Referred to his own experience blogging during the EMU faculty strike. Audience-based exigency as a rhetorical feedback loop.  More hits -> write post -> Get more hits -> pressure to write more posts.

Most situations decay. Either a lack of real exigency, or the situation decayed.

[I had noticed that new bloggers sometimes start down one road, then re-brand their blog when they hit their stride.]

Bloggers tend to not just stop, but fade away… the subject of the last post is often about the lack of recent posts.

The idea that people give up blogging because they didn’t have a good idea for their blog or they said all they need to say is just a notch up from “because I was bored.”

Acute awareness and concern for real/potential readers. All bloggers estimated the number of readers at 30 or less, but mentioned the concern about a very specific reader (a “bad colleague” or potential stalker). Only semi-pseudononymous — didn’t work. Too public to vent about important issues  (choice to be stay-at-home mother, students or colleagues).

While blogging into a vacuum is one reason for giving up, many people in the study gave up blogging, or never begin some person or group will care too much.

Keeping a Blog as Chair: Sustaining Public Discourse in a Private Job
Gian Pagnucci, Indiana University of Pennsylvania

panelist will explore how an English department chair uses a blog to
further the goals of university service while at the same time
addressing questions of privacy, workload, and disclosure.

Interested in the literature about being a chair; there’s generally a lack of scholarship on the subject. Decided to keep a blog for a year about learning to be an English chair. (Demands of the job get in the way of the scholarship.)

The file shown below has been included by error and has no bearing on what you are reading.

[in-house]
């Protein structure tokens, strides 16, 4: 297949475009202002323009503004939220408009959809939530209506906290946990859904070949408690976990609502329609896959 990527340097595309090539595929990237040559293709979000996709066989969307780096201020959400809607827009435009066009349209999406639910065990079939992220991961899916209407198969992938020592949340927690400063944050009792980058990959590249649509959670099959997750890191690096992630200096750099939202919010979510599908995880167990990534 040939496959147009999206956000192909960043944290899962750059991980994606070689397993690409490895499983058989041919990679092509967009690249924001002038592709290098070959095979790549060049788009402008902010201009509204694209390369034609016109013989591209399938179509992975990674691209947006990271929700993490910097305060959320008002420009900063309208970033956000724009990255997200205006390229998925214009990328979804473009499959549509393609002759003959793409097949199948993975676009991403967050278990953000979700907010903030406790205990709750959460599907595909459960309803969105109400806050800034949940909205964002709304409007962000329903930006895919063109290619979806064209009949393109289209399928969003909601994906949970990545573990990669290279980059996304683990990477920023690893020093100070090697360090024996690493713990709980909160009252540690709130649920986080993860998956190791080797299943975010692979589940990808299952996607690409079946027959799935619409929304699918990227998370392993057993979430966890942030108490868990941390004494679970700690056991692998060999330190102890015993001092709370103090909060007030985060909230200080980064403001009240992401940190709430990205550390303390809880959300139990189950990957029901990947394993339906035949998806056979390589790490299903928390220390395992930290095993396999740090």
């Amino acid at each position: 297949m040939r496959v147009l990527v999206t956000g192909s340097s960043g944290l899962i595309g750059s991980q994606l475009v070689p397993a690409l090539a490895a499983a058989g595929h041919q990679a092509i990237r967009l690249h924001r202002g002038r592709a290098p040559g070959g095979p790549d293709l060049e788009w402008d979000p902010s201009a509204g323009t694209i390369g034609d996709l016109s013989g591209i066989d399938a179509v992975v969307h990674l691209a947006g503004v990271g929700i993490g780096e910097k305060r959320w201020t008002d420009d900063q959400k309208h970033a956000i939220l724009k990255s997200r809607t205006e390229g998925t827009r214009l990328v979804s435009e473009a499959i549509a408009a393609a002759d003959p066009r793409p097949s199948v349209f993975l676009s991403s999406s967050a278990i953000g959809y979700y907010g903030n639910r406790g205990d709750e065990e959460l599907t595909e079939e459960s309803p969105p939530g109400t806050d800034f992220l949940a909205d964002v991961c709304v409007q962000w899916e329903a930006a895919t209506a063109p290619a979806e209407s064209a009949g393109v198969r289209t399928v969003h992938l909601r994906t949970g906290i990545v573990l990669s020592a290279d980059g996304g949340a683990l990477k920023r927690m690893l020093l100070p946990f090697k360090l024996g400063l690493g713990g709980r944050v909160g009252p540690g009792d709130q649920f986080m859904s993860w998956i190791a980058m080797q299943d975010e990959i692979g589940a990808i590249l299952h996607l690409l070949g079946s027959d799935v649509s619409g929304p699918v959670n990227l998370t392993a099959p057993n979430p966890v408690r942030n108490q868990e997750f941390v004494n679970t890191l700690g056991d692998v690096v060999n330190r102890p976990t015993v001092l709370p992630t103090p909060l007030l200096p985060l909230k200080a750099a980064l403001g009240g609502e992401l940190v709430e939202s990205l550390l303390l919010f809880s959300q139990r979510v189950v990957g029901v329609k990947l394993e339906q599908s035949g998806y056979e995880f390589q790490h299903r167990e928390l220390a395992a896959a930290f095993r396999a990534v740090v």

Taylor — to have a voice. Penrod — while some academics may dismiss blogging as frivolus, blogs offer new ways to disseminate knowledge. (Invoked Michael Day’s call for new scholarship.)

Why keep an administrative blog?  To experience what some of his own students are studying. Current chair “had to” take a sabbatical. English is largest department on a large campus. (200 undergrads, 750 grad in English.)

Characterizes own early entries as exploratory and explanatory.

Being a chair: Regular crises; constant change; multiple issues to manage; mounds of emails; time consuming; isolating. (Interesting comment about how seeing a person translates to encountering a problem to solve.)

To what extent is the chair a departmental spokesperson, advocating for the department?

Baumer, Sueyoshi, Tomlinson — “Exploring the Role of the Reader in the Activity of Blogging”

Over 1/3 of internet users read blogs. [Of course, since a blog entry is just a web page, the search engines that direct readers to the blog aren’t doing so because people want to “read a blog.”]

Rowse on “34 Reaons” why people unsubscribe to your blog.

Once he thought the blog wansn’t being read, he started venting a bit about the “crises of the week”.  Noticed the “secret blog readers” who had been reading without commenting, prompting a call to his house from an angry reader.  The communication was happening on a back channel.

The lure of having readership led to the obligation of making a public apology and not using identifiable names. Even a problematic response was “a good response.”

Noted Ward Churchill and Cary Nelson’s visit to IUP.   His comment suprred a bunch of comments, got an attack.

Sustaining chair blogging — tap the exploratory nature of writing, make it part of the day’s work flow, fun/popular topic choices, requires more active participation in the blogosphere; requires marketing to gain wider readership; research by chairs about chairing is limited.

Posted URL for the blog.

His term as chair will be over soon, and will likely recast the blog.